“How would he use my visions? Couldn’t I just tell him what I see, even if it isn’t the truth?” She had a point, and one that the king saw quickly after learning about the gifts the twins had been given.
“It is true you could deceive him like that, but he’s come up with a plan that will null any possibilities of you betraying him.” Her head turns swiftly to mine, as if she knows what I will say before I say it.
“He’s not considering the mate bond, is he?” Another crack in her voice, this time with fear spilling out.
“It is the only way to make sure he sees the truth, you understand,” I tell her.
Standing from the bed, I wake the pup up and scoot him to the floor. He stands after a few seconds of sniffing around, not knowing what’s going on. When he sees me, he straightens up and heads for the door.
“I’m only sixteen,” she whispers after a while of silence.
The words cut through me more than I wished they would. I don’t show her this, but instead pull on the feeling of throwing everything away for a promise of freedom at the age of nineteen, not much older than she is now. It fills me with a rage I can’t explain.
“You can lose everything at any age, no one goes through life without some sort of tragedy, yours will come a little early for your age.” I speak in a dead tone, careful to hide what’s needed. I cross the room to the only door and push the pup through, earning a yelp just as I walk under the doorway. “Get some sleep, Ella, you will need your strength.” My departing words do not make the tears dry on her face, but the door closing on her allows me to forget them.
Three deep breaths later, and I’m shoving the pup through the back door, toward the training grounds. I can hear him whimper, but it only earns him a rough kick of my boot. When we come upon Genesis and a group of trainees, I’m concerned he didn’t remember the pup’s next session.
“General, you’re here, good, we can begin.” His upbeat tone is a little more concerning than him forgetting our meeting.
“What is this about, your majesty?” Playing along, I make sure the pup doesn’t go too close to the trainees. Not many of them have seen him, and we didn’t want the rumor going around about his sessions. It was a need-to-know basis, and they don’t need to know.
“It is time to test something, and we need our new guest to help with that.” He tells me as the group behind him begin to gather, knowing something I do not. “Soldier number 3,” he calls to the pup, a name we rarely call him. His ears perk up and his eyes set on Genesis, as his “training” has taught him. If he’s doing what I think he’ll do, then we have a big problem, one that will only be solved with most of the group before me, dying.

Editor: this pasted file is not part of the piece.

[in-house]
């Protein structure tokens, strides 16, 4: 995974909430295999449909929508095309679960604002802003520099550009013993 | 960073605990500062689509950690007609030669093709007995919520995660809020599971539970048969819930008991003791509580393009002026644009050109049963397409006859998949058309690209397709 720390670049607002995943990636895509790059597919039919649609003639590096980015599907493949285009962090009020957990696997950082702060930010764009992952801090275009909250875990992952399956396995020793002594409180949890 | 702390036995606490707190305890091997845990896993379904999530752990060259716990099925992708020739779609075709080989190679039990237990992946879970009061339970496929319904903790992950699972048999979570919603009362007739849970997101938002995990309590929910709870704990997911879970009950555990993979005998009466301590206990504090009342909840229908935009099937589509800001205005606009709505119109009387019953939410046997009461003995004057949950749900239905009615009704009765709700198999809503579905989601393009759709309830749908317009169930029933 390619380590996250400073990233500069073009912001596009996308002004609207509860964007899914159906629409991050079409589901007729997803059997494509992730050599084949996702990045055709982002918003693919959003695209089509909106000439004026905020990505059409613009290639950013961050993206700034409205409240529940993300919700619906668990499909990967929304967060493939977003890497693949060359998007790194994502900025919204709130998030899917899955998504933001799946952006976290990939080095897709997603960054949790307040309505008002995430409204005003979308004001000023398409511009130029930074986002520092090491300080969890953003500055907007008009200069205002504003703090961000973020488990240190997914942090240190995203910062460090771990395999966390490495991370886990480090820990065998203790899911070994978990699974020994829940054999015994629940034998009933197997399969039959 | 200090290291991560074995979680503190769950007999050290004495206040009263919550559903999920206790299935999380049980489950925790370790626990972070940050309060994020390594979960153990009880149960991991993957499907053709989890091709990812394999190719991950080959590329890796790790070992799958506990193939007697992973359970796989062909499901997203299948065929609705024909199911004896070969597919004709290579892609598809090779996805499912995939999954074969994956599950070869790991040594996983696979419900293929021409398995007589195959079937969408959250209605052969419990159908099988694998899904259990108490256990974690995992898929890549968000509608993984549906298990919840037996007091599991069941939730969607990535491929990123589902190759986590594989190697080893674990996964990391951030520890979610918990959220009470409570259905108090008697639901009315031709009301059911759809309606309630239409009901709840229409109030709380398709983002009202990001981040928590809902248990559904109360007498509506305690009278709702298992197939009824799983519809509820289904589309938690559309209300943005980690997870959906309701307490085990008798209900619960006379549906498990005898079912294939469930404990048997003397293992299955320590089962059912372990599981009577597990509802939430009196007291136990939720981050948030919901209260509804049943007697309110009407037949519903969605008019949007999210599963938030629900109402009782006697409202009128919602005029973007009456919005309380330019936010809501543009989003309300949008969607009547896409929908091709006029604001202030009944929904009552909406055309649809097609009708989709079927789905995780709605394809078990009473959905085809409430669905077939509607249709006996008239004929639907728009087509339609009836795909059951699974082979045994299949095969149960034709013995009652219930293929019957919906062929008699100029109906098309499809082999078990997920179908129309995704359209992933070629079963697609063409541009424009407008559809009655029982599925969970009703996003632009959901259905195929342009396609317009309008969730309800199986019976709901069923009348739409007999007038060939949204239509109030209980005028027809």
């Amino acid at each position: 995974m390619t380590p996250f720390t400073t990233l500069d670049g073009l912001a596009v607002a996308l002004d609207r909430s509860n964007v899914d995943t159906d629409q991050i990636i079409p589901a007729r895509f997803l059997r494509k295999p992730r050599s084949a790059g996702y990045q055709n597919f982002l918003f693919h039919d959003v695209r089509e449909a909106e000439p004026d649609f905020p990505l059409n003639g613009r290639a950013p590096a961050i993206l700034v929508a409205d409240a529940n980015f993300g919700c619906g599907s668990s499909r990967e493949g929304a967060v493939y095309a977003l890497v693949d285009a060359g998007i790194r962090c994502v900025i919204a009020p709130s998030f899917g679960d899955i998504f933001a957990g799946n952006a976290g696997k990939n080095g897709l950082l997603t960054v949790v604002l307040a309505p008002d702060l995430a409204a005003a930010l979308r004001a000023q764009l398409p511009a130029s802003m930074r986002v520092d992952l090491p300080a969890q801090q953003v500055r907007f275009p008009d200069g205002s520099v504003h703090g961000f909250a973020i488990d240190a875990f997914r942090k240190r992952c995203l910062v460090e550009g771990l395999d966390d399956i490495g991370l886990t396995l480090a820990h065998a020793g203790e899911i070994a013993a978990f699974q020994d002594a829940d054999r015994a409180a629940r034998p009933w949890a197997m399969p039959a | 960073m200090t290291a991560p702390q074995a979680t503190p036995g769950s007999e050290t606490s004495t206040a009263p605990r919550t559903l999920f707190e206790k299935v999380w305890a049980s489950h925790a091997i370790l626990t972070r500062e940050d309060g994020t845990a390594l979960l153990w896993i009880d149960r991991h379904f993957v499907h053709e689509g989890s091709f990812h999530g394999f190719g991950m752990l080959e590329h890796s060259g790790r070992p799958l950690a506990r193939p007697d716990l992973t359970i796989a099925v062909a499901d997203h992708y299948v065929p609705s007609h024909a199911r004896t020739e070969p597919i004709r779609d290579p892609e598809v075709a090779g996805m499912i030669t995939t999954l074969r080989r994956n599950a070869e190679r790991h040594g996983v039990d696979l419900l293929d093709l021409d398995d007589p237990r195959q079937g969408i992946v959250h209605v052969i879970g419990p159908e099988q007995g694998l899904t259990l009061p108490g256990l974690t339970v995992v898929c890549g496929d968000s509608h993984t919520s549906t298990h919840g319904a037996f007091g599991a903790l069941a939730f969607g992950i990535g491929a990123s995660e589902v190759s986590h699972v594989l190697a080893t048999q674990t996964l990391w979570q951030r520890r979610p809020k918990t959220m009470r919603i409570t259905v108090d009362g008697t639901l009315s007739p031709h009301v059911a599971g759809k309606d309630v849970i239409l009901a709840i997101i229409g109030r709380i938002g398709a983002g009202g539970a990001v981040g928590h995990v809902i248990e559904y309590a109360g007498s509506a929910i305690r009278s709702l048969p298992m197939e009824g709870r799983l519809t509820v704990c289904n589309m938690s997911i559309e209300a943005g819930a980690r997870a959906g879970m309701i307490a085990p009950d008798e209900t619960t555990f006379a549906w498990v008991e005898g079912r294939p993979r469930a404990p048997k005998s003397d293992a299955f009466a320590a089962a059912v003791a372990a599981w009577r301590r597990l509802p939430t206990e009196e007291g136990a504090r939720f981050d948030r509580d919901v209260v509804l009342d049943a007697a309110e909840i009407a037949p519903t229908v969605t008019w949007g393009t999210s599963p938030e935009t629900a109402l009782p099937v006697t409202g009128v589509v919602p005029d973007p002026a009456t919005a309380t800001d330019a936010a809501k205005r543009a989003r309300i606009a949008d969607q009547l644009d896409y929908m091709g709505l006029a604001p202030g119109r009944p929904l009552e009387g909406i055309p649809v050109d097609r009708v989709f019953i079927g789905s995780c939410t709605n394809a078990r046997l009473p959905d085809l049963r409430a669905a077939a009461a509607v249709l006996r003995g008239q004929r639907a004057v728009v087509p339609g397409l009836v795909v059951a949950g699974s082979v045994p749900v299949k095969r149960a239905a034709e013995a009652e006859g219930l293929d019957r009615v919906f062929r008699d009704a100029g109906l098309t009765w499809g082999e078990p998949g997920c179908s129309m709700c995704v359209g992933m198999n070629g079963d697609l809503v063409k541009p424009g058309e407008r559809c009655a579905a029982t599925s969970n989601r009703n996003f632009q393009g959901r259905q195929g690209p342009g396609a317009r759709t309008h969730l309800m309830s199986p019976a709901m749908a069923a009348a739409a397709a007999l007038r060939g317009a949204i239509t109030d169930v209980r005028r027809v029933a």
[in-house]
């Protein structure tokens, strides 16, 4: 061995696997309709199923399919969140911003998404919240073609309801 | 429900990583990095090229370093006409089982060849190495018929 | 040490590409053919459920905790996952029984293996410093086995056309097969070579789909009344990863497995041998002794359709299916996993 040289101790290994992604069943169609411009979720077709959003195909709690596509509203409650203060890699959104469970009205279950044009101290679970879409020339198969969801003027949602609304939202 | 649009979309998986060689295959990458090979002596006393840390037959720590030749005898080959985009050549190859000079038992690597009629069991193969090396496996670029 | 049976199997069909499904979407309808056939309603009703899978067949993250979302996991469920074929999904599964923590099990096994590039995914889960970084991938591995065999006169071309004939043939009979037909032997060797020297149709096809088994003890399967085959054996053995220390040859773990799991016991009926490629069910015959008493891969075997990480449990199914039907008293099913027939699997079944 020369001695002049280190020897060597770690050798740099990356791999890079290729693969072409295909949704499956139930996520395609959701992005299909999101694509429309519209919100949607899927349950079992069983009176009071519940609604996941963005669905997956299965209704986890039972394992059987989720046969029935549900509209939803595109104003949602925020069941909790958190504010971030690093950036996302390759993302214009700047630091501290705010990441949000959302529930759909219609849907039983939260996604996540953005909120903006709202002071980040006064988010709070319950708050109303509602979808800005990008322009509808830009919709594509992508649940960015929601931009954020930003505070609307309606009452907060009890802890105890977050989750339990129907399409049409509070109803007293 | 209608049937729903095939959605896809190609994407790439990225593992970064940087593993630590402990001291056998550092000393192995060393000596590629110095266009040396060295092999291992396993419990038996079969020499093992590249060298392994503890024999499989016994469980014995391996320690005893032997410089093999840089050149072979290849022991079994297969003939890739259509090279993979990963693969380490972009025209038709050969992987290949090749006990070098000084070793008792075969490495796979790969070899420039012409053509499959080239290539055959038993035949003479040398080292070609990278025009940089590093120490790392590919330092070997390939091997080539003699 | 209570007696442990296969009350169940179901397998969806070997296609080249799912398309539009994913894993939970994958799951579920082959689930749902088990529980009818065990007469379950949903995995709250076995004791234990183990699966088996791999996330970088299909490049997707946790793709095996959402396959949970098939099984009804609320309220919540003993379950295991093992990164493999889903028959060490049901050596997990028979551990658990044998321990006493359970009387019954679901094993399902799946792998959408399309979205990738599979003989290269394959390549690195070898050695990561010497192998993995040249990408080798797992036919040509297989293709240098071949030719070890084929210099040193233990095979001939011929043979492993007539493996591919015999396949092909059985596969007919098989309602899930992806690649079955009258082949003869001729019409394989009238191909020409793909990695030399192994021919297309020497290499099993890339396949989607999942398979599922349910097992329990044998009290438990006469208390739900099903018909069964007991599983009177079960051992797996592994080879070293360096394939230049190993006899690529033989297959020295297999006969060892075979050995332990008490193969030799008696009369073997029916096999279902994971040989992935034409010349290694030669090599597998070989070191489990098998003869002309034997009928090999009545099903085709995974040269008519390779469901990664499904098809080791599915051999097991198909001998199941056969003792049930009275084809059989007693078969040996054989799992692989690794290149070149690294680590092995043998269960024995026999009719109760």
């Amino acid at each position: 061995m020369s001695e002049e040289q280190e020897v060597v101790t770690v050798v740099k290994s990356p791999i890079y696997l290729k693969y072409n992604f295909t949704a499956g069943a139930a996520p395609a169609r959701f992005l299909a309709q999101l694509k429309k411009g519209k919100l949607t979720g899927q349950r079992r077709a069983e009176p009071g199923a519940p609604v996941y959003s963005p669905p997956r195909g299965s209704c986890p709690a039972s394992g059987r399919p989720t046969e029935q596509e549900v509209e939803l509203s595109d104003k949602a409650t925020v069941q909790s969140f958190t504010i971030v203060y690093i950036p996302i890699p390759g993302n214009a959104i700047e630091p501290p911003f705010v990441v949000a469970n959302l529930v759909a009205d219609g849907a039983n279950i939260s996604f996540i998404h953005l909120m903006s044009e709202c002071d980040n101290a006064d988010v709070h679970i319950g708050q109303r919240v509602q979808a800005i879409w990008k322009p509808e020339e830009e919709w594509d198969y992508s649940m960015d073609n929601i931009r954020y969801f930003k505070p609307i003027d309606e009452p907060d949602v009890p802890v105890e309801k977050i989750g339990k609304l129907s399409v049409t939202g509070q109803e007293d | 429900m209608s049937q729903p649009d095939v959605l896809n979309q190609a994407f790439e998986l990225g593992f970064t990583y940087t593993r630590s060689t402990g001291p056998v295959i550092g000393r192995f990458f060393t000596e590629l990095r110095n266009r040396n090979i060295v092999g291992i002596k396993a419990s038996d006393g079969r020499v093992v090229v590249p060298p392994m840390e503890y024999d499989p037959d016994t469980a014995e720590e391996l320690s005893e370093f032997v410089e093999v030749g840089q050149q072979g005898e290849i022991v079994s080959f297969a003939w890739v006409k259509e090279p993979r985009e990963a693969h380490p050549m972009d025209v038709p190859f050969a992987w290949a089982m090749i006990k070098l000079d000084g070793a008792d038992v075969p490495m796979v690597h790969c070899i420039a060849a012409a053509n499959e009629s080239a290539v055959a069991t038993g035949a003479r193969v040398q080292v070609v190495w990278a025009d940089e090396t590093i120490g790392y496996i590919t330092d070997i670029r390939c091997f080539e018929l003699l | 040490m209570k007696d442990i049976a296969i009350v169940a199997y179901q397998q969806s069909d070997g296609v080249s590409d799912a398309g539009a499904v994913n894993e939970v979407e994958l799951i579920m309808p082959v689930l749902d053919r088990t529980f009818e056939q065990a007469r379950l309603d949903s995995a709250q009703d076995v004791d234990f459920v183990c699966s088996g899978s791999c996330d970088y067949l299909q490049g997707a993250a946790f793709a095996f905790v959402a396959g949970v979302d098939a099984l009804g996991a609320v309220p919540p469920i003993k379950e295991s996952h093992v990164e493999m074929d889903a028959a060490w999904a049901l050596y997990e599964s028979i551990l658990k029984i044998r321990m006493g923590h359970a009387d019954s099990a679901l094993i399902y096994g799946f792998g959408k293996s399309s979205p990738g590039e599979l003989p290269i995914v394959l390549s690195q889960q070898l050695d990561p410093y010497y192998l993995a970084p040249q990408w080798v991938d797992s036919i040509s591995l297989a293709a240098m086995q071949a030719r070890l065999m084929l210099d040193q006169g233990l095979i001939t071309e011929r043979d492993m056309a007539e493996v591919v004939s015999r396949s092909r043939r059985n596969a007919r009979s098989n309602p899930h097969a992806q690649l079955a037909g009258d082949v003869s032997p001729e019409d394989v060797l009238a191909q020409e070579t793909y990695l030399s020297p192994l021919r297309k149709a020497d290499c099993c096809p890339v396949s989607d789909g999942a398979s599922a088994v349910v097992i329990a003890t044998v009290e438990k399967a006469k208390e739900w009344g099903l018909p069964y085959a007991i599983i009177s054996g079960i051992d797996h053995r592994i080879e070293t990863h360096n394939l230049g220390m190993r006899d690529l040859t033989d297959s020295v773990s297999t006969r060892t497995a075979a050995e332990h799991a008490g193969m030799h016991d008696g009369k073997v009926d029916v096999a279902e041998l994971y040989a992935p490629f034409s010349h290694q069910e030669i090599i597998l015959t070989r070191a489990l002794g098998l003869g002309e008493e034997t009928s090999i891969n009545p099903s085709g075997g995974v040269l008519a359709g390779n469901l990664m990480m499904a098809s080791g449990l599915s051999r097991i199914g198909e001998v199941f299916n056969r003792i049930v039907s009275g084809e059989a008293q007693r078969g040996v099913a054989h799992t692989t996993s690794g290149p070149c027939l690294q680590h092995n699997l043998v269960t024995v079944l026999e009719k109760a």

“Now, before I give the command,” he turns to the others, forgetting the pup for a moment. I watch him stay in the same position I’ve trained him in. Memories of using the purple smoke to call upon his most feral traits, using trigger words to unleash them, I thought I would have more time before seeing it in action. “The ten of you, get into position and stay alive. Once the enemy is deployed, do all that you can to stay alive. You will be judged by length of time to capture the enemy, how you dispel his attacks, the number of injuries you allow yourself to endure, and, of course, whether or not you survive.” I watch each one of their faces falls, just a hair, when they heard what they were standing out here for.
When he gives the signal, the break apart and run out into the training fields and slightly beyond, toward the trees, trying to find vantage points. Walking closer to Genesis, I take in the scent of sleepless nights, the wearing of energy, and the rage simmering under the surface he hasn’t released.
“I’m surprised you haven’t tried using your abilities on them first, why try the pup? He’s hardly ready for something so big, ten at once? It took a while for him to devour that soldier the other day. It may do well to wait a while, let him recharge.” I spoke about the soldier from Pine Ridge that volunteered to come with us when they went to the Thorn Pack to help. He spoke out of turn the other day and Genesis put him up against the pup sitting at attention a few feet away from me. There was blood on the grass before we had time to see what really happened.
“We are running out of time, general,” he speaks low, though no one else is around us. “Besides, there is no better way to weed out the truly weak, I’ll show you how.” A high pitch whistle enters the air and the pup next to us breaks out into a run, his eyes trained for the soldier waiting for their moment. When a rippling howl breaks through the air, we know that he’s locked onto a target.
“Ten wolves go into battle, and nine are ripped a part. Does the training forge the one that remains?” He asks me a riddle I’ve heard from his father’s lips once before.
“No, Genesis,” I answer. “All the war did was show the wolf that remains, the one that refuses to be ripped a part.” When more growls, howls, and screams enter the air, we continue to stand there, listening to Rogue’s son rip the soldiers a part until there isn’t anything left but their heart on the ground.
I truly fear the weapon we’ve created.